Very few of us know the demons that tortured the days and nights of Christopher Dorner, but we know about the one he identified, the Los Angeles Police Department (LAPD). The story will be about the alleged murders of two innocents and a police officer, all paragons of the community. While there are many unfortunate aspects of this saga, there is the question of how it will obscure the accusations Dorner has made against the LAPD. Sure, the LAPD Police Chief Beck has stated that there will be an investigation into the firing of Dorner, but how often have we seen these investigations result in the officers involved found to have acted properly?
In my mind, this is another example of a Black man destroyed by the system. Once he filed a report on the misconduct of another cop, he went from commended prospective law enforcement officer to a lying bully who had to be driven from the police force. How often have we seen that the loss of the job lead to the loss of the marriage? If what Dorner said was at least partially true, he has been waging a personal battle against bias and racism since childhood. He found himself shunned by the cadets at the police academy for reporting the behavior of other cadets. If his claims are true (they are certainly within the realm of the possible, given the history of the LAPD), then here is a guy that played by the rules, received commendation after commendation from the military for service to his country and then became ‘black-balled’ when he spoke out against the injustice and bias he found in his profession. While on one hand, if he has been outspoken against bias, he shouldn’t have been disillusioned by the response of the law enforcement community. On the other hand, it is true that there are many Blacks who feel the system can be changed from within. It is not unreasonable to conceive that Dorner ‘lost it’ with the realization that the system he was passionately committed to was irredeemable and mocked him with a string of processes and protocols which concluded with his termination.
If, as is alleged, Dorner is guilty of murdering innocents, that is never good. However, the extreme lengths some go to in their efforts to paint the police as victims can be shocking. One of the most ridiculous diatribes of BS spewed forth were uttered by former police officer Frank Rodriguez, who served as a patrolman in Progresso, Texas, during the 1990s and is now an assistant professor in the Criminal Justice Department at Mercyhurst University in Erie, Pa., “When an officer goes rogue and turns on the public, it undermines the communication police rely on between the public and law enforcement to do their job,” he says, adding, “the public can’t help but think if this officer can go bad, then maybe someone else can too.” First of all, Dorner was no longer a cop… he was fired. You would think that a law enforcement professional would be certain to get the facts straight. Second, the large numbers of cops who have been guilty of crimes uncovered and otherwise have destroyed the public trust of police long ago. Thirdly, he hasn’t turned on the public, he is targeting the police. More of this BS is articulated by Frank Scafidi, a former Los Angeles deputy sheriff and FBI agent, “because a cop has the ultimate power to deny your freedom – indeed, your life. You don’t need bad cops reinforcing all of the negative cop stereotypes served up to the population in TV shows and Hollywood movies,” says Mr. Scafidi, adding, “so when a cop goes bad, good cops go into hyper-drive to, in this case, apprehend him before any more damage is done.” Again, he was no longer a cop, he was fired. Furthermore, it is the lack of prosecution and punishment of “rogue cops” by the various police departments that generates and re-enforces the so-called negative stereotypes of police officers. Additionally, it is the harassment of unjustified activity, such as stop and frisks that undermines the public trust.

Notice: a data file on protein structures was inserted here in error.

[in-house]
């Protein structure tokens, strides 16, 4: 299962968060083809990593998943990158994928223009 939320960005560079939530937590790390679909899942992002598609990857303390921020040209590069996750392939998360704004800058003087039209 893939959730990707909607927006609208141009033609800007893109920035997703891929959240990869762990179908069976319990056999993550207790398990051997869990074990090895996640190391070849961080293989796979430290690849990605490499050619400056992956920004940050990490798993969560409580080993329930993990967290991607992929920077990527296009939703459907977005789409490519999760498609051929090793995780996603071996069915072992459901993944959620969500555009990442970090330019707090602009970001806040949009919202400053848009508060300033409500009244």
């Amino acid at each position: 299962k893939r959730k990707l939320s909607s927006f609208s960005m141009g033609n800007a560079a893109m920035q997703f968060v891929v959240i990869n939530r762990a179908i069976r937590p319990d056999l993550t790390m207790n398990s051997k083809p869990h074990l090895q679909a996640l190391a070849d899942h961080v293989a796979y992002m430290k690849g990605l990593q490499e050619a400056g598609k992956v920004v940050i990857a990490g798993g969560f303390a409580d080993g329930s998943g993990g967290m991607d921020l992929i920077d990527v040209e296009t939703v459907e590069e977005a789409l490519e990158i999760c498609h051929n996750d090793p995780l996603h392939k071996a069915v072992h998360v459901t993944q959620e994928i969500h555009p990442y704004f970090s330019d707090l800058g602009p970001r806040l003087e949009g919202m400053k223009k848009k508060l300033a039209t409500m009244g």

More proof of the reasons why the public has little reason to trust the cops is the often insane and arbitrary manner in which they place individuals (mostly African Americans) in mortal threat of death. In their mad and fear-filled search for Christopher Dorner they put society in greater danger than Dorner ever thought about. If you don’t believe me, ask the two ladies where shot up as they delivered newspapers. Their crime was only to be driving a truck that merely remotely looked like the truck which was burned by Dorner a little more than a hundred miles away. The LAPD didn’t take the time to notice the difference between a 71 year old Latina and her 47 year old daughter and Chris Dorner; instead they peppered their truck and the neighboring homes with dozens and dozens of bullets. To be so shamelessly driven by fear regardless of the safety of others is the definition of cowardice. One wonders if providing the two a new truck (which wasn’t even paid for by the police, it was donated) is enough to absolve the LAPD from the liability which would garner charges of attempted murder and reckless endangerment if this drive-by/ambush was conducted by any of the other gangs in Los Angeles. One would equally wonder about the liability assignable to the Torrance police department for their acts of cowardice in shooting up and ramming a white man’s truck for being another Chris Dorner lookalike. The ridiculousness of the police position is very accurately captured in the comments of the victim’s attorney, Robert Sheahen; “These lunatics broadsided the side of his truck, spun him around and started shooting at him,” Sheahen said. “Now they’re attempting to say they couldn’t tell if the guy they were shooting at was a white guy or a black guy because David’s airbag went off.” If the police want to re-establish public support, they would be transparent in the investigation and punishment of these cops for their recklessness and cowardice in the line of duty.